I have spent the afternoon in my study with my heart breaking. I really can’t explain why. There is a book God leads me to re-read every year or so, call Forty Acres and A Goat. It’s written by one of my heroes, Will Campbell, a Baptist preacher of the South. I think it ought to be required reading for everyone born in the South (or the North for that matter).
I’m not sure why my heart breaks when I read this book. I think God uses it to open up closed spaces of my soul, to remind me there are things worth crying over when I slow down long enough to think about them.
It breaks my heart when I see folks hating on each other. I’ve seen the hate on the streets, in the aisles at Wal-Mart, at church business meetings, even on the tongues of people I love when they talk about the new people who moved in next door. I don’t know why we have to hate people who are different than us. But I’ve seen people sing “They’ll Know We Are Christians By Our Love,” turn, and cuss about people who have different skin tones, different orientations, different religions. One of the clearest things Jesus said was “Love your enemies.” I’m pretty sure that means loving people who are different than us. You don’t have to compromise truth to love. You just have to love. Sometimes, I don’t know what breaks my heart more: seeing the hurt of the people being hated on, or seeing the shriveled soul of the people doing the hating.
It breaks my heart when I talk to soldiers and airmen who weep in my arms and ask, “How can God forgive me? I’ve done terrible things.” I’ve known some good men who obeyed orders and were never told about the pain they would have to live with. War is complicated. But trying to explain all the complications to a man who thinks God can’t forgive him isn’t easy. I try to tell the story of David, the man after God’s own heart. The blood of battle had spattered on his soul too. God forgave him. I want so badly for these men to know God’s love is greater than war.
When I think about people dying alone it breaks my heart. It’s an old country notion, but I think you ought to have folks with you when you die. It still hurts me that my mother was alone when she died. I was holding the hand of my mother-in-law at 2:15 am when the line on the monitor went flat. It was one of the most sacred moments of my life. I wonder sometimes why churches (including my own) don’t have ministries that involve holding hands with the dying.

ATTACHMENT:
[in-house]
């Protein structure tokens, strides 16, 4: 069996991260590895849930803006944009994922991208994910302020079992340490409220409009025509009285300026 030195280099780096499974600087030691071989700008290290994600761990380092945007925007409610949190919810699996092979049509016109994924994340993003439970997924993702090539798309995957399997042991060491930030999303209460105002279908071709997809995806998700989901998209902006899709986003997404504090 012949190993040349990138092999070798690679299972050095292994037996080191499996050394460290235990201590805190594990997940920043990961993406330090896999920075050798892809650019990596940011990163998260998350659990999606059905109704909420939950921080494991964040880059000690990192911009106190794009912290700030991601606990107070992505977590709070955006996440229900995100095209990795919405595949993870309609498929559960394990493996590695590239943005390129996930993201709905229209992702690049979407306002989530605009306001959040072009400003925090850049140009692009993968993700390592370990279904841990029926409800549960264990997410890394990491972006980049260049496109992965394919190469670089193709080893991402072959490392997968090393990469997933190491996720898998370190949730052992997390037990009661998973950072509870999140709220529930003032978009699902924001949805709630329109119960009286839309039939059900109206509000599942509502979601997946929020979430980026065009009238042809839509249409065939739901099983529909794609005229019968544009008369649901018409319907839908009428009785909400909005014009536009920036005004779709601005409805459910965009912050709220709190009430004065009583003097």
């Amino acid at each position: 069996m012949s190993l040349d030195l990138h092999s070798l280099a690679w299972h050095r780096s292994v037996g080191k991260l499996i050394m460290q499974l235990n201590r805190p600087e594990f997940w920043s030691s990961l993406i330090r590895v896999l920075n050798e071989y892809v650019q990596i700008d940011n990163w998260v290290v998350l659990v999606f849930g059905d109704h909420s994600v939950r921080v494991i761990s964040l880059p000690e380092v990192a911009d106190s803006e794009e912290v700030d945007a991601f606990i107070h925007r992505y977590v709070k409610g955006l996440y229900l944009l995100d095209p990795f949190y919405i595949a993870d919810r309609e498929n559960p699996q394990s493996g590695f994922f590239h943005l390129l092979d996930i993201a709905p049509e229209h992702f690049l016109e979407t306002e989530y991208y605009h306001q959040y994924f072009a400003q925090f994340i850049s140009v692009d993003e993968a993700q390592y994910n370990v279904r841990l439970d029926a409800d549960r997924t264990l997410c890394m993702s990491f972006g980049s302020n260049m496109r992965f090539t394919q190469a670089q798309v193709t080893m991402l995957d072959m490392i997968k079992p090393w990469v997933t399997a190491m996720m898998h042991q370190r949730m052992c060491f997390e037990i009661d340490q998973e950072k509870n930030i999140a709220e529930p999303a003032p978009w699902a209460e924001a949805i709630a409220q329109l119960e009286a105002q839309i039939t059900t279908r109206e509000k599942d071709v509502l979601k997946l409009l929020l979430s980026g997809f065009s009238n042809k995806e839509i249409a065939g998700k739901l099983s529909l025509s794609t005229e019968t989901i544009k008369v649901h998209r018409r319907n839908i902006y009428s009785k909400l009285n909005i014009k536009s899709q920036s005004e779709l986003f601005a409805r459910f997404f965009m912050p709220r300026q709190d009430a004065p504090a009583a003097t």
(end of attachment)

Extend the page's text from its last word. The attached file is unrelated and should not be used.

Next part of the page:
I am ashamed to admit it, but I’ve cried over dead dogs. I come from ranch people; dying animals is a part of life. The first thing you learn growing up on a ranch is never name the cows. They will be your supper one day. But still, I’ve grown attached to dogs. I cried when I was five and my first dog, Mo, was run over by a car. I cried when I dug the grave of the first dog Gina and I got. I’ve cried over most of our dogs since. It seems like all a good dog wants to do is rest his head on your knee and wag his tail when you come home. I’ve never had a mean dog, not one. I know some dogs are mean, but it seems those are the ones owned by mean people.
Sometimes, I go up to one of the tallest buildings in our town and look out the windows. I think about all the people in the houses I see, so many of whom who don’t know Jesus. It breaks my heart. I think about how much different their lives would be if they could have even a taste of God’s grace, God’s power, and God’s hope. I think about marriages that would heal. I think about children who wouldn’t have to hide when their parents get mean to each other. I think about people who tried church and instead got a big dose of religion. In case you don’t know the difference, church is supposed to be a place a grace. Religion is a list of rules. My heart hurts for people who don’t know Jesus.
Whenever I do a funeral for a parent who left behind young children, it’s all I can do not to cry. My soul weeps for those children. Their pain, their bewilderment, their lost looks brush against my own wounds of being the child of a father who died too young. You would think that decades would have healed that wound, but it’s still tender. I so badly want to stop the service, pull those children aside, and tell them, “This is going to hurt for a long time. Whenever it hurts, take your pain to your Heavenly Father.” But most of the time, they are too disoriented to hear anything, simply nodding at the repeated phrase “I’m so sorry…” I hurt for them.
Sometimes, when it’s quiet in the evening, sitting on my porch, I think about how I try to insulate my soul. I don’t come from a family of feelers. We’re of the tribe that says if life gets too painful, fry something. You’ll feel better. Unfortunately, you’ll also get fatter and feel worse about yourself. When I think about how much effort I put into not feeling, it breaks my heart that my heart doesn’t break more often. I think that if I was any kind of Jesus follower at all, my heart would break over the same things that break God’s heart. But that can feel like too much. It’s so much easier to zone out or check out. And that breaks my heart too.
I think it’s a good thing to take time to weep, even if you don’t know why you are weeping. Tears are God’s way of reminding you you have feelings. There is deep sadness in this world and some of it will fall on you. It’s also a reminder that there is some hurt that words can’t fix. You just have to feel.
Maybe it is in those moments, when we finally let ourselves feel the sadness, the hurt, the grief, the unfairness, the loneliness, we can finally be open enough to feel something else. Maybe tears are God’s pry bar, so he can pour some grace – some amazing, life-giving, life-changing grace – over your soul. Before the peace can come, there has to be grace.